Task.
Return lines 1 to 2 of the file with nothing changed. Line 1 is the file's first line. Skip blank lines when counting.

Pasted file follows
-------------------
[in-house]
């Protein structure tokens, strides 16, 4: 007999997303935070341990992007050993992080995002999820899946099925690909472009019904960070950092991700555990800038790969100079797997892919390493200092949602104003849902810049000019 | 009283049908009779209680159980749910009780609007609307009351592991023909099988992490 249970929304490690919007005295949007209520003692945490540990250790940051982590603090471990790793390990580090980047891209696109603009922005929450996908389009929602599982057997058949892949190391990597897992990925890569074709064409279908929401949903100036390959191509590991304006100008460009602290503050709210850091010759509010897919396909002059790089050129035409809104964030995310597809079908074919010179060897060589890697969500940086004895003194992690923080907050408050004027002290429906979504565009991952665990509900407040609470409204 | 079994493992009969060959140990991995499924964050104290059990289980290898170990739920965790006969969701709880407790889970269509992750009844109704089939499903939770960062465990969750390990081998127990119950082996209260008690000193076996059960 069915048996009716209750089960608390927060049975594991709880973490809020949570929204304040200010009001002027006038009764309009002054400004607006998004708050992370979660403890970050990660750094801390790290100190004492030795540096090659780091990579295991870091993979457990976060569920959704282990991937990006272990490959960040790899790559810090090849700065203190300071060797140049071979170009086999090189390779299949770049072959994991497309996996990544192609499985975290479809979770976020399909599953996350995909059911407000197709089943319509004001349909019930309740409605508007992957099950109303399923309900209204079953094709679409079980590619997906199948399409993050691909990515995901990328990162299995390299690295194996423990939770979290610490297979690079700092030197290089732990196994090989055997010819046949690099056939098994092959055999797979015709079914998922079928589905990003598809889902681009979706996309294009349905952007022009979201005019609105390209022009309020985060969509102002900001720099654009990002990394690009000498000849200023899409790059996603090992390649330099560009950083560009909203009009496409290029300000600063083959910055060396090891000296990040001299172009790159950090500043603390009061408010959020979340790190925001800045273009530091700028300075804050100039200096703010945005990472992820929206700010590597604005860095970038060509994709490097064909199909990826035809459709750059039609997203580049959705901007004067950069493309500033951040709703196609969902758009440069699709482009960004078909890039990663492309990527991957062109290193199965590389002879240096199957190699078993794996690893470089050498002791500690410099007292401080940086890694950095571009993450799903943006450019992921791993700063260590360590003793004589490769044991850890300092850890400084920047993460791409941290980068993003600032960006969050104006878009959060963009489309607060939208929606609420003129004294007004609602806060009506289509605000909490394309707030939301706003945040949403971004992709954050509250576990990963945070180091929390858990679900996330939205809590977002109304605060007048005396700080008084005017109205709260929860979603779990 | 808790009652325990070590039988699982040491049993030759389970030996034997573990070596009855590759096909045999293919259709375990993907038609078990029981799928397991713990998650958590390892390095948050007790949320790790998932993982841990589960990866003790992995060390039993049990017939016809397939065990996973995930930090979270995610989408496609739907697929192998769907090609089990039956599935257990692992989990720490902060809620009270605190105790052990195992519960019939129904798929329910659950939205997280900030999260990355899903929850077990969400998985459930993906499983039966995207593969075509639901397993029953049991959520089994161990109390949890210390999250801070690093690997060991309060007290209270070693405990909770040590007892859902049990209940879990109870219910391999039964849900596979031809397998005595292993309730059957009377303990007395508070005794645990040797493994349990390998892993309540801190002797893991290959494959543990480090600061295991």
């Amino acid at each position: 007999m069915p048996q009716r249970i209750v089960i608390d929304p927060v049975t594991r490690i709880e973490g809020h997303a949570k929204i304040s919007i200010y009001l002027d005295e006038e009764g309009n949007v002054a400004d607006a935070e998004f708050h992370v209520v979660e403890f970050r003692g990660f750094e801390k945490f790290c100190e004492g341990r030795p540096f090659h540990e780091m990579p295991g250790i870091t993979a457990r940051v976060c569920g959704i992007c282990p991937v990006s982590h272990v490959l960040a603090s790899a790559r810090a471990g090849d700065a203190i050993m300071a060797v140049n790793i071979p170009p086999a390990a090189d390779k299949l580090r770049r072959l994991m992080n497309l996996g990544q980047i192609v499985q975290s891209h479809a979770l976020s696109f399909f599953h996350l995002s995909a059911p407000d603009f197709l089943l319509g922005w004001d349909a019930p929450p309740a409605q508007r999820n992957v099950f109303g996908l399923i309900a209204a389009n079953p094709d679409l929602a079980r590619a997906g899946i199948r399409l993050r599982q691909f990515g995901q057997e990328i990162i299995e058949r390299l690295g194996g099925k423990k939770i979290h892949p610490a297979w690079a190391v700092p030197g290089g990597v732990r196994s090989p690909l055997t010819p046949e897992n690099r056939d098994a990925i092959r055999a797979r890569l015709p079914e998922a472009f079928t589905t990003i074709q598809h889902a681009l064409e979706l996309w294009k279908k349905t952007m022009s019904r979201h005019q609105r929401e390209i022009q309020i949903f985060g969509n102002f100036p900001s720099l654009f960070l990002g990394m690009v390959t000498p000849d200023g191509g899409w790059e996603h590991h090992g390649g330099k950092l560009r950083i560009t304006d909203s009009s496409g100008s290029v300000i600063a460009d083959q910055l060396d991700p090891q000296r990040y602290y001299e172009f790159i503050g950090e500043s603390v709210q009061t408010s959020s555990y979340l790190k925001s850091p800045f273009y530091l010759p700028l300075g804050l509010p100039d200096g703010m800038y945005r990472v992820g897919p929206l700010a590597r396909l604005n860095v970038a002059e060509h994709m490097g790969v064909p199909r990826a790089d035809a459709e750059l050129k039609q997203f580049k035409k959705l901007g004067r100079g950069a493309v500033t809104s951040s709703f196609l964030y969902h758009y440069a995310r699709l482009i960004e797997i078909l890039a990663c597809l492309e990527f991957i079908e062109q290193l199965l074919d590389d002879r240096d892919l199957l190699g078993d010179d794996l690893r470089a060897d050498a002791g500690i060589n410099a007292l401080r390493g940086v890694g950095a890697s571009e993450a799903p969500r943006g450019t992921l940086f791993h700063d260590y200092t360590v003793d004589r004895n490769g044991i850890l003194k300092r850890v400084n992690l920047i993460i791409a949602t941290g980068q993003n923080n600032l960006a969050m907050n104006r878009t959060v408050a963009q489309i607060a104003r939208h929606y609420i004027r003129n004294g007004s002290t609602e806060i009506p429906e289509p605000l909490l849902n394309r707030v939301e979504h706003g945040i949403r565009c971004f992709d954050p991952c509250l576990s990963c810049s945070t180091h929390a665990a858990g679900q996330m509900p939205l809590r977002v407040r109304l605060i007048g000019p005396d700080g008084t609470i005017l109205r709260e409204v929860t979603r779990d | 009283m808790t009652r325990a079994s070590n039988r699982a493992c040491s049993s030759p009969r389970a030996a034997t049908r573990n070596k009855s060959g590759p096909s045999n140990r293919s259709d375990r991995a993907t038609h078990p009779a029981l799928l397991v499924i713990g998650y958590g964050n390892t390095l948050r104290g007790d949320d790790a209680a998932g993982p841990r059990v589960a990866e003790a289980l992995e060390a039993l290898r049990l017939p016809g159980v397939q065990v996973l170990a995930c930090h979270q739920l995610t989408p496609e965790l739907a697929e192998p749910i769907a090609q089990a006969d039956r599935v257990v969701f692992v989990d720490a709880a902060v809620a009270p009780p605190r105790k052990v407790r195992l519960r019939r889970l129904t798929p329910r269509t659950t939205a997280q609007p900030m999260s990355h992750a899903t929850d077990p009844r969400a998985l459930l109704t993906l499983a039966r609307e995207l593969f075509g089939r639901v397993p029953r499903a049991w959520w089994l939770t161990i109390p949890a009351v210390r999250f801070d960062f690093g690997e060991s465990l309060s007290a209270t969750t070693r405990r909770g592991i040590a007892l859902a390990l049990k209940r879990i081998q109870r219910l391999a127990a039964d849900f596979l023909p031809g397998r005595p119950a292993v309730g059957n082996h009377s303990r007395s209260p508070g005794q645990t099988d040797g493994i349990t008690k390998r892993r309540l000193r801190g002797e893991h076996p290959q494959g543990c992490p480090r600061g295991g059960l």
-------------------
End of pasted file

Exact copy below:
[in-house]
């Protein structure tokens, strides 16, 4: 007999997303935070341990992007050993992080995002999820899946099925690909472009019904960070950092991700555990800038790969100079797997892919390493200092949602104003849902810049000019 | 009283049908009779209680159980749910009780609007609307009351592991023909099988992490 249970929304490690919007005295949007209520003692945490540990250790940051982590603090471990790793390990580090980047891209696109603009922005929450996908389009929602599982057997058949892949190391990597897992990925890569074709064409279908929401949903100036390959191509590991304006100008460009602290503050709210850091010759509010897919396909002059790089050129035409809104964030995310597809079908074919010179060897060589890697969500940086004895003194992690923080907050408050004027002290429906979504565009991952665990509900407040609470409204 | 079994493992009969060959140990991995499924964050104290059990289980290898170990739920965790006969969701709880407790889970269509992750009844109704089939499903939770960062465990969750390990081998127990119950082996209260008690000193076996059960 069915048996009716209750089960608390927060049975594991709880973490809020949570929204304040200010009001002027006038009764309009002054400004607006998004708050992370979660403890970050990660750094801390790290100190004492030795540096090659780091990579295991870091993979457990976060569920959704282990991937990006272990490959960040790899790559810090090849700065203190300071060797140049071979170009086999090189390779299949770049072959994991497309996996990544192609499985975290479809979770976020399909599953996350995909059911407000197709089943319509004001349909019930309740409605508007992957099950109303399923309900209204079953094709679409079980590619997906199948399409993050691909990515995901990328990162299995390299690295194996423990939770979290610490297979690079700092030197290089732990196994090989055997010819046949690099056939098994092959055999797979015709079914998922079928589905990003598809889902681009979706996309294009349905952007022009979201005019609105390209022009309020985060969509102002900001720099654009990002990394690009000498000849200023899409790059996603090992390649330099560009950083560009909203009009496409290029300000600063083959910055060396090891000296990040001299172009790159950090500043603390009061408010959020979340790190925001800045273009530091700028300075804050100039200096703010945005990472992820929206700010590597604005860095970038060509994709490097064909199909990826035809459709750059039609997203580049959705901007004067950069493309500033951040709703196609969902758009440069699709482009960004078909890039990663492309990527991957062109290193199965590389002879240096199957190699078993794996690893470089050498002791500690410099007292401080940086890694950095571009993450799903943006450019992921791993700063260590360590003793004589490769044991850890300092850890400084920047993460791409941290980068993003600032960006969050104006878009959060963009489309607060939208929606609420003129004294007004609602806060009506289509605000909490394309707030939301706003945040949403971004992709954050509250576990990963945070180091929390858990679900996330939205809590977002109304605060007048005396700080008084005017109205709260929860979603779990 | 808790009652325990070590039988699982040491049993030759389970030996034997573990070596009855590759096909045999293919259709375990993907038609078990029981799928397991713990998650958590390892390095948050007790949320790790998932993982841990589960990866003790992995060390039993049990017939016809397939065990996973995930930090979270995610989408496609739907697929192998769907090609089990039956599935257990692992989990720490902060809620009270605190105790052990195992519960019939129904798929329910659950939205997280900030999260990355899903929850077990969400998985459930993906499983039966995207593969075509639901397993029953049991959520089994161990109390949890210390999250801070690093690997060991309060007290209270070693405990909770040590007892859902049990209940879990109870219910391999039964849900596979031809397998005595292993309730059957009377303990007395508070005794645990040797493994349990390998892993309540801190002797893991290959494959543990480090600061295991």